The main functions of the Parliament are to: • examine proposals for new laws; • provide the means of carrying on the work of government; • scrutinize government policy and administration; • debate the major issues of the day. Parliament has a maximum duration of five years. At any time up to the end of this period, a general election can be held for a new House of Commons.
The House of Lords
The House of Lords is the second chamber of the U. K. Houses of Parliament. Members of the House of Lords known as “peers”) consist of Lords Spiritual and Lords Temporal. Law Lords (senior judges) also sit as Lords Temporal. Originally, they were drawn from the various groups of senior and influential nobility in Britain, who advised the monarch throughout the country’s early history. Following the House of Lords Act 1999 there are only 92 peers who sit by virtue hereditary peerage. The majority of members are now life peers. There are 675 peers in total in 2001.
The House of Lords In general, the functions of the House of Lords are similar to those of the House of Commons. All bills go through both Houses before becoming Acts, and may start in either House. The House of Lords is also the final Court of Appeal for civil cases and for criminal cases in England, Wales and Northern Ireland.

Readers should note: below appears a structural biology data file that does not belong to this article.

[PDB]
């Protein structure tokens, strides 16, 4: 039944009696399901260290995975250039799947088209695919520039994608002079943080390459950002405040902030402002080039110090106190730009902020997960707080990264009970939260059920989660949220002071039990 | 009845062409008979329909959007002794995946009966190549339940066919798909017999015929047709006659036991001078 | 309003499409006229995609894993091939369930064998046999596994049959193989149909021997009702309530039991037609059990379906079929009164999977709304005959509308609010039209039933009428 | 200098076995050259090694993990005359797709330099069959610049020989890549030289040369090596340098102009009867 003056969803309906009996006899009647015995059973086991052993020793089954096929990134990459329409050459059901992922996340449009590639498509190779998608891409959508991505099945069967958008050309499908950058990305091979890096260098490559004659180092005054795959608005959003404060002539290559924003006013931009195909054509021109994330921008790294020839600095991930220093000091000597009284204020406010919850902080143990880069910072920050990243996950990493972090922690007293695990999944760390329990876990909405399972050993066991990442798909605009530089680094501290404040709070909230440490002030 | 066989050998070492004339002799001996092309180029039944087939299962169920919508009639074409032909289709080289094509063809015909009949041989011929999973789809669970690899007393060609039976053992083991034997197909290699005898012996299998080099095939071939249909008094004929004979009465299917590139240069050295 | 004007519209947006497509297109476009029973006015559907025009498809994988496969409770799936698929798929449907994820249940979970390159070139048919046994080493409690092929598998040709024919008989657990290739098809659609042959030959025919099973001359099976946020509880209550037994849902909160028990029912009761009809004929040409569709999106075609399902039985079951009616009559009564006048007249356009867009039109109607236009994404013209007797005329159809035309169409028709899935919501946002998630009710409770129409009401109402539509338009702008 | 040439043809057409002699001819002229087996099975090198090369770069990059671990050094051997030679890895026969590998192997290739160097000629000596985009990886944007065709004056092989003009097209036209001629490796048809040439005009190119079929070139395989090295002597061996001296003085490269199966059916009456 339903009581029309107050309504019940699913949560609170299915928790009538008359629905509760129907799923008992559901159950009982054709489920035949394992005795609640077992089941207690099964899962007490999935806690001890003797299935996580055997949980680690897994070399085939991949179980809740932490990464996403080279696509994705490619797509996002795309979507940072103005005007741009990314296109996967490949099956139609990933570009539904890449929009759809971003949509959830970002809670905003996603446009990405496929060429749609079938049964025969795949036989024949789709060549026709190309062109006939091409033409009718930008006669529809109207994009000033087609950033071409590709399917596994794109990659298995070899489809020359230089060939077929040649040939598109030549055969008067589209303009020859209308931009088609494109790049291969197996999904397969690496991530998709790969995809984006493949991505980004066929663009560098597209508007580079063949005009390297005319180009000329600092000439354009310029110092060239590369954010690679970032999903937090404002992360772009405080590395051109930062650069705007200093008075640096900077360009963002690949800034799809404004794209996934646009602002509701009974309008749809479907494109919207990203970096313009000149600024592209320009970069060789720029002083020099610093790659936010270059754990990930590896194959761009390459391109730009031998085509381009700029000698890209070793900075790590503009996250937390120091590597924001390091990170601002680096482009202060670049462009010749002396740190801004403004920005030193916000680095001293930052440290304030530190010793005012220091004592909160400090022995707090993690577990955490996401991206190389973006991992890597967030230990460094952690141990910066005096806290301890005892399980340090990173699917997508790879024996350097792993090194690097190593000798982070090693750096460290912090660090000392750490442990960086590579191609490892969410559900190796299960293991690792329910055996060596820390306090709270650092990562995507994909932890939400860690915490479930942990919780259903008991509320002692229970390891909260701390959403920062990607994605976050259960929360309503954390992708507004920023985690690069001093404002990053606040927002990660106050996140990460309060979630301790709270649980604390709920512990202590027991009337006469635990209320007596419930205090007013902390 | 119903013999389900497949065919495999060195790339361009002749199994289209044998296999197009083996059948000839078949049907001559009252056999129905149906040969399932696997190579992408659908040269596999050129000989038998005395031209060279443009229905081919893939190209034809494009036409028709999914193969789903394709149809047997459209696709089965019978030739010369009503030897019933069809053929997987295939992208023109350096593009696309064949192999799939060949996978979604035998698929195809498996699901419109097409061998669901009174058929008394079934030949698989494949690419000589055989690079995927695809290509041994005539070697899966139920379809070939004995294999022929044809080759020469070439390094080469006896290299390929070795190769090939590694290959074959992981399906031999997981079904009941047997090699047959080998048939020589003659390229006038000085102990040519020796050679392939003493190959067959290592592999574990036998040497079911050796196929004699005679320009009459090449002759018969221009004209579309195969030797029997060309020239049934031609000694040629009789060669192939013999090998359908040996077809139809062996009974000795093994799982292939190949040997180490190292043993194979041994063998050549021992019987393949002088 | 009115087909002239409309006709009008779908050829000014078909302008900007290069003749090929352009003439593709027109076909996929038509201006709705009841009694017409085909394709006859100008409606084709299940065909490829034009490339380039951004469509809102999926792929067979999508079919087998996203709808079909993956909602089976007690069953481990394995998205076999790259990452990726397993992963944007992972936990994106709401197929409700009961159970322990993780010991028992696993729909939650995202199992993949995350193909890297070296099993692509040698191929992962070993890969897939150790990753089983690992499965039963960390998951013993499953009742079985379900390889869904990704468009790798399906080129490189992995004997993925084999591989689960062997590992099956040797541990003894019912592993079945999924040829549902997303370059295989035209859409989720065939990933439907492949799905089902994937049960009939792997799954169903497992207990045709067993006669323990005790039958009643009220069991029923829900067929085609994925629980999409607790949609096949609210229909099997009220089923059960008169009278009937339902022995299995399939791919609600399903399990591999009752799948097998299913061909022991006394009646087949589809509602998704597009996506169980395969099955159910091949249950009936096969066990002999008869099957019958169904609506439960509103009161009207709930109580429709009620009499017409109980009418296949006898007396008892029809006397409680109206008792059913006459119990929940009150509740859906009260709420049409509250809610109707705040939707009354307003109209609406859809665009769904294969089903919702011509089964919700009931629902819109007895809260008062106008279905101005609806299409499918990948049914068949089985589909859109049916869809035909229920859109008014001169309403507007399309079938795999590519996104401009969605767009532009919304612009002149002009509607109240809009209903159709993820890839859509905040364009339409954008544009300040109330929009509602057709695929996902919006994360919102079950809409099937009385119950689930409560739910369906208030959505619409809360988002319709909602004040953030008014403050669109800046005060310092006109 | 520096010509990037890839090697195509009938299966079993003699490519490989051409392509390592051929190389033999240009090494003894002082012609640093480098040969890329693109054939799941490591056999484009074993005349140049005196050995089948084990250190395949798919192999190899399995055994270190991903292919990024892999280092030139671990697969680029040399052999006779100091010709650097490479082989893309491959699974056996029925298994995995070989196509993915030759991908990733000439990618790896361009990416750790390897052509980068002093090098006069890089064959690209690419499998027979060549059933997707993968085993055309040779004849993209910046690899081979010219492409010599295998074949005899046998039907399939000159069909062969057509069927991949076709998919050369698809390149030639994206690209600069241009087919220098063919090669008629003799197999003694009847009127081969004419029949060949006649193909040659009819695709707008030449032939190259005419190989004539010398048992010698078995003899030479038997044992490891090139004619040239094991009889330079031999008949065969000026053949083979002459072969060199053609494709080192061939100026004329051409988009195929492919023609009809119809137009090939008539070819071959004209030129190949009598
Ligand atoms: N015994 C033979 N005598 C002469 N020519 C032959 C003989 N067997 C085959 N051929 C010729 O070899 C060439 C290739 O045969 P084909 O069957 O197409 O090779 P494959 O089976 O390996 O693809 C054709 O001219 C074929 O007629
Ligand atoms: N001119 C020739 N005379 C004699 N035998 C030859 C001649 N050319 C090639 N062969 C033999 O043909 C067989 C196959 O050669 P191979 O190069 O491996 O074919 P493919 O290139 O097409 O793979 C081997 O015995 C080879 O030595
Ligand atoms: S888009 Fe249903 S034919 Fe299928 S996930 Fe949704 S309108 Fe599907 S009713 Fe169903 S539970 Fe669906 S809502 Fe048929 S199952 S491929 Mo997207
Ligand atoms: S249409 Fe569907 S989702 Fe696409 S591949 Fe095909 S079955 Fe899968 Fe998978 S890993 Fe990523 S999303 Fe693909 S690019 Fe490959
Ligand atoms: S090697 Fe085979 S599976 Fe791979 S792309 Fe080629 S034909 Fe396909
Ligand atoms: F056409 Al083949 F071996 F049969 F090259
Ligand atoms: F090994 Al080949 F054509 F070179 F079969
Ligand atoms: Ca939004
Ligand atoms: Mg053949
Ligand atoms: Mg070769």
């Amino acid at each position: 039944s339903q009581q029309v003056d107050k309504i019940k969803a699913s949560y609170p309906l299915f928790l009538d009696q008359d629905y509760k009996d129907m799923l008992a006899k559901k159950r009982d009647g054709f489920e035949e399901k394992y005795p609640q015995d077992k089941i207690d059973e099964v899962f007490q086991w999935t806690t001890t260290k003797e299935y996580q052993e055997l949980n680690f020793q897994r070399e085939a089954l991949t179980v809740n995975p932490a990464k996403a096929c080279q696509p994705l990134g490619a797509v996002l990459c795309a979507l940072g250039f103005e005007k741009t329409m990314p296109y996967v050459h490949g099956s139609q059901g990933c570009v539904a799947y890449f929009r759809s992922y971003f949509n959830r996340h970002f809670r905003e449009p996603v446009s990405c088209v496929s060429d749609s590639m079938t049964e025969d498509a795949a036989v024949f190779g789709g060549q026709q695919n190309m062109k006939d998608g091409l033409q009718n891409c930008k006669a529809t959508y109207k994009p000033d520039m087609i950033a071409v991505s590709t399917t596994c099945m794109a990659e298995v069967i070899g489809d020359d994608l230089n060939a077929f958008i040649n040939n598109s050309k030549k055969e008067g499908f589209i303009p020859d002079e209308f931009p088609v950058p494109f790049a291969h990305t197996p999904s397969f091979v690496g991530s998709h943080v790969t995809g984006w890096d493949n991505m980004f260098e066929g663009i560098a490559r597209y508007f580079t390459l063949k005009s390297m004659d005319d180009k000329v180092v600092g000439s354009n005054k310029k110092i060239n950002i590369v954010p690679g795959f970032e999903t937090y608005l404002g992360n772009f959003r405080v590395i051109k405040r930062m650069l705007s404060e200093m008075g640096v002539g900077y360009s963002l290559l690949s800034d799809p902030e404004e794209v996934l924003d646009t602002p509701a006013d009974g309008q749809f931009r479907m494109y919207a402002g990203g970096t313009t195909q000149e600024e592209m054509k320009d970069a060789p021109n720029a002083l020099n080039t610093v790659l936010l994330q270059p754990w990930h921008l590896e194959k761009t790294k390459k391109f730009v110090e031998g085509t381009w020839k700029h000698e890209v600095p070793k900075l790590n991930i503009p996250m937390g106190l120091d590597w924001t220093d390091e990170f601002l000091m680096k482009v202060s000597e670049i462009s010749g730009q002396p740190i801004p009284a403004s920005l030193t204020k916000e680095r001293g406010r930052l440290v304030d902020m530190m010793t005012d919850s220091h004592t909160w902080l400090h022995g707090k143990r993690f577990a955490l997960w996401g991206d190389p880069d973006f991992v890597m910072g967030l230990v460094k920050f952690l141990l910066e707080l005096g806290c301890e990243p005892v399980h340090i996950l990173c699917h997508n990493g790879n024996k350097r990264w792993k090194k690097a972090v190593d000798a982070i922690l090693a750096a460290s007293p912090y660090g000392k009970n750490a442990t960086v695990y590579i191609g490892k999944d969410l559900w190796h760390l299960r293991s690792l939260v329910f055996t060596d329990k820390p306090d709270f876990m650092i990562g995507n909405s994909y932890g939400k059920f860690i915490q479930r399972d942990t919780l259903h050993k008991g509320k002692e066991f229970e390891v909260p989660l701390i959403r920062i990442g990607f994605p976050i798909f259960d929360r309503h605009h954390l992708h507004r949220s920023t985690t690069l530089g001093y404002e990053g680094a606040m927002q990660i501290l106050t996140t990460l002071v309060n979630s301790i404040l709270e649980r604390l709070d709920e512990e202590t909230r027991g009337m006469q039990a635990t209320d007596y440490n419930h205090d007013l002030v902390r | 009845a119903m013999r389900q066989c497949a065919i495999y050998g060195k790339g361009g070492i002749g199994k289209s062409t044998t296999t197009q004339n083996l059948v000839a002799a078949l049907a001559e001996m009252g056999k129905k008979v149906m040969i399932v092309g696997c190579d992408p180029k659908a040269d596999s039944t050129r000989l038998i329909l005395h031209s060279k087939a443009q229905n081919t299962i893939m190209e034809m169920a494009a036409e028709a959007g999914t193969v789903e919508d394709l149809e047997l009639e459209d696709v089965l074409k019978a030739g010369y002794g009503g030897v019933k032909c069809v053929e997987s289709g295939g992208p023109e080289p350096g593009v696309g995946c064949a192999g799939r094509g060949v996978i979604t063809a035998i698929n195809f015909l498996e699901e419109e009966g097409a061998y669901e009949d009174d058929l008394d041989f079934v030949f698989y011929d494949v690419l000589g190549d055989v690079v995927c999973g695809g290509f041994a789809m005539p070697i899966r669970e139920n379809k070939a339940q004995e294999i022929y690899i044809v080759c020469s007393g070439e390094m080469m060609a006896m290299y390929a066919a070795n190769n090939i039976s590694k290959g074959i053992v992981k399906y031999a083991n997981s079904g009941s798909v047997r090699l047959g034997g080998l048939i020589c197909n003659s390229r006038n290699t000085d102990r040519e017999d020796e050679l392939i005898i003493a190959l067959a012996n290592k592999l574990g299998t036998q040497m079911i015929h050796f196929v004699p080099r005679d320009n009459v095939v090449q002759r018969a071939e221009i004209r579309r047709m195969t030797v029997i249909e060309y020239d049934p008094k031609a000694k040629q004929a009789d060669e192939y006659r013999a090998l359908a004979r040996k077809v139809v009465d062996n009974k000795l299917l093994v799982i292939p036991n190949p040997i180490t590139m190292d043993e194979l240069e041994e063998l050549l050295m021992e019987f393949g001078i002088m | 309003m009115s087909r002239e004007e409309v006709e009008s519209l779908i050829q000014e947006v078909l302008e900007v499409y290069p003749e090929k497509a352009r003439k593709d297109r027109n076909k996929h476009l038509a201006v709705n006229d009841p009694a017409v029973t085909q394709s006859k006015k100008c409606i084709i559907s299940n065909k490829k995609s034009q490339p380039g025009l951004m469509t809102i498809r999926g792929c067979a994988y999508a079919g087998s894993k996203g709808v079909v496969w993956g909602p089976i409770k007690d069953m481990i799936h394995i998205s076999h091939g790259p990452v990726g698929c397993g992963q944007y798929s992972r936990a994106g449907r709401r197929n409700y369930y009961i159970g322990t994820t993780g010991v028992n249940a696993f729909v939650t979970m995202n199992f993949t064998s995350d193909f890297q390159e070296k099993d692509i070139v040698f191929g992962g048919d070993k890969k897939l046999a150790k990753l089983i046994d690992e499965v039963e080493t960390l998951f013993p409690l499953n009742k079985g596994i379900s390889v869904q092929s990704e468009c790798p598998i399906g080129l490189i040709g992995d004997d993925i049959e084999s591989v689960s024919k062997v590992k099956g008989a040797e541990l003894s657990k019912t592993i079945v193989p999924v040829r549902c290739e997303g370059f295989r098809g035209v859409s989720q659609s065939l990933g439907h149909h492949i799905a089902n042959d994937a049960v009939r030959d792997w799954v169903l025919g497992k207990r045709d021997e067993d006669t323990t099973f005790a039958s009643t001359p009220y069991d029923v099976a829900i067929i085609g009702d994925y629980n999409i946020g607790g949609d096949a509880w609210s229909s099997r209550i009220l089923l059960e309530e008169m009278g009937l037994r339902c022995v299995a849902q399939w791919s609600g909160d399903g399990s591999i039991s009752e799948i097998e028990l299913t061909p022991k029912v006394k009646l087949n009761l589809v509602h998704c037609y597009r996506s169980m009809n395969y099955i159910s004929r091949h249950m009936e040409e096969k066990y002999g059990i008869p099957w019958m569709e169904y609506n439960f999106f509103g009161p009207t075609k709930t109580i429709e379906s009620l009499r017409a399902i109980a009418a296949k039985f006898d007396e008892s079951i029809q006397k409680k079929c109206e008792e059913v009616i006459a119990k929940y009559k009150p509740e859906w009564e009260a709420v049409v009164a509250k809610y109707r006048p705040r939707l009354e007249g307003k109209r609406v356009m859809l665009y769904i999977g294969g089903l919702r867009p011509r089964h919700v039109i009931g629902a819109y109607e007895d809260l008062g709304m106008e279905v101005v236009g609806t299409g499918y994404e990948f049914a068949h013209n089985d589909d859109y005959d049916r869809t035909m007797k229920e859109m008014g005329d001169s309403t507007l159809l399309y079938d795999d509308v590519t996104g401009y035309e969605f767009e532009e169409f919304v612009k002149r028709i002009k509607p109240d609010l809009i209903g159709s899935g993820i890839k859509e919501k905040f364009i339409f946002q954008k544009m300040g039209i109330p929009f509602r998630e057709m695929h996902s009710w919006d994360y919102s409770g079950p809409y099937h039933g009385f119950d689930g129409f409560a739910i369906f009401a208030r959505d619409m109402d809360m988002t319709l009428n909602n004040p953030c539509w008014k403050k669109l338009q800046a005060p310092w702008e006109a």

The Speaker of the House of Lords is the Lord Chancellor. The Lord Chancellor sits on a special seat called the Woolsack. It was introduced by King Edward III (1327 -1377) and originally stuffed with English wool as a reminder of England’s traditional source of wealth – the wool trade – and as a sign of prosperity. Today the Woolsack is stuffed with wool from several countries of the Commonwealth, to symbolize unity.
The House of Commons
The House of Commons The House of Commons is the centre of parliamentary power. It is directly responsible to the electorate, and in the 20 th century the House of Lords has recognized the supremacy of the elected chamber. It is the main parliamentary arena for the political battle. Because the House of Commons is elected, unlike the Lords, a party that wins the majority of Commons seats in a general election is called on to form the next government.